James Madison’s Depth Propels Them to CAA Lead Despite Relay DQ


  • POSTPONED TO: Monday, March 29 – Friday, April 2, 2021
    • Diving Friday, March 26 – Saturday, March 27, 2021
  • Swimming: Christiansburg Aquatic Center, Christiansburg, VA (Eastern Time Zone)
  • Diving: Rawstrom Natatorium, – Newark, DE (Eastern Time Zone)
  • Defending Champion: William & Mary men (6x) & James Madison women (3x) (results)
  • Live results (also on Meet Mobile – ‘2021 Colonial Conference Championships’)
  • Day one results
  • Day two results
  • Live Video
  • Championship Central

A tight meet between three-time defending champions James Madison and an upstart William & Mary continued tonight. JMU had a huge morning push, getting 12 swims into A-finals tonight to W&M’s nine, but the opening relay saw the Tribe win while JMU and Drexel were both disqualified.

The Tribe clocked a 1:40.58 to take the 200 medley, as 50 free runner-up Missy Cundiff unloaded a 21.93 anchor leg to get them to the wall. With their DQs, JMU and Drexel missed out on over 20 points each.

In the 100 fly, JMU fired back with Madison Cottrell snagging the CAA title with a 53.91. Her 53.99 in prelims was her first time under 55, and it’s a big swim for the freshman to lead a JMU 1-4 finish with defending champion Morgan Whaley (54.79).

The top three women dropped over a second each to reach the 200 free podium, led by Delaware’s Mira Selling (1:47.29). Selling was the runner-up last year. W&M picked up big points with a 2-3 finish, as Katie Stevenson went 1:48.90 ahead of Elizabeth Intihar (1:49.43). Intihar, who won the 500 free last night, has now broken 4:50 and 1:50 in the freestyles for the first time this week.

After finishing runner-up last year, Delaware’s Audrey Duvall claimed her second win of the meet with a 4:18.98 in the 400 IM. She whacked her old best of 4:21.00, which was done in the final of this race in 2020.

W&M went big in the final two individual events of the night, as Annie Tuttle took the 100 breast (1:01.70). In the 100 back, Anna Kenna dropped over a second to win in 54.77, picking up points against her seed as JMU had held the top three spots after prelims. Cottrell, swimming a double after the 100 fly, was able to hold on for second for JMU (54.99).

Despite the Tribe’s push, and the DQ, James Madison held a lead of just over 100 points going into the 800 free relay thanks to their impressive depth.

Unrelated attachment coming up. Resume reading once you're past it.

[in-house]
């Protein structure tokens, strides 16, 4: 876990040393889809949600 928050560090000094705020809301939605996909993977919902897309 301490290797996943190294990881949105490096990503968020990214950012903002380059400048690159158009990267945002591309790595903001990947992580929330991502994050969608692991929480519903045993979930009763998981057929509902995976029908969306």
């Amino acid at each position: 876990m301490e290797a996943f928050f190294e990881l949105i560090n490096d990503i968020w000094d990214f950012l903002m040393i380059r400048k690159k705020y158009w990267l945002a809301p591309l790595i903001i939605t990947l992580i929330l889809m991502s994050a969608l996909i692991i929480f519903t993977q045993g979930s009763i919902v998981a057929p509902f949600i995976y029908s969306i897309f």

In the 800 free relay, though, James Madison again DQ’d their relay. William & Mary, again, easily won, hitting a 7:20.93 and getting a 1:48.90 split from Intihar. Delaware was second in 7:25.44, as Selling anchored in 1:48.54. Drexel, meanwhile, did not enter an 800 free relay, so they will not pick up any relay points either.

After further review, though, another twist: JMU’s relay DQ was rescinded, and their 7:23.87 was good for second place.

James Madison’s lead is now over 100 with the reinstated relay, with one day left of the meet. Meanwhile, Towson and Delaware sit neck-and-neck for third, not too far behind W&M.


  1. James Madison 580
  2. William & Mary 472
  3. Towson 411
  4. Delaware 407
  5. UNC-Wilmington 257
  6. Drexel 100

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7 months ago

Their lead is due to 175 points from diving, not their swimming depth. Quite an advantage when William and Mary doesn’t have a diving team.

Reply to  Lifelongswimmer
7 months ago

They chose not to have diving… the name of the game is swimming AND diving

Reply to  Swimhawk
7 months ago

They don’t having diving at their facility. It isn’t like they chose not to bring divers. They don’t have that option based on their pool.

Reply to  Brian
7 months ago

Not JMU’s fault. 2 Relays DQ’s and their still up! You gonna blame the last 3 championships on that too?

Reply to  Brian
7 months ago

Not the same conference, but Nebraksa doesn’t have a platform: yet they had a diver compete at the NCAAs, there are always options.

Reply to  Lifelongswimmer
7 months ago

that “advantage” is compensated for by requiring any team with divers to bring LESS swimmers to the meet. w&m therefore had MORE swimmers in the meet than any other team.

3 divers = 1 swimmer.(divers have 2 chances to score. Swimmers have 3 chances to score)

w&m had 3 more swimmers than jmu.

7 months ago

Could you enter swimmers in diving events, even if they don’t know what they’re doing to capture points?

Reply to  Flyingstingray
7 months ago

You can enter them, but if a diver fails two dives, they’re disqualified and score zero points.

So they’d have to be able to compete at some fundamental level the minimum number of dives to score points. They don’t have to be good, they just can’t be “failed dives,” which has a specific set of definitions.

Reply to  Braden Keith
7 months ago

That’s right, and fairly easy to get 6 dives for the 1M. My son did that for his HS team. It requires a bit more to get the full 10 dives, but still very doable with some practice.
Forget about it for 3M and 10M, you have to be a real diver for those.

About Karl Ortegon

Karl Ortegon

Karl Ortegon studied sociology at Wesleyan University in Middletown, CT, graduating in May of 2018. He began swimming on a club team in first grade and swam four years for Wesleyan.

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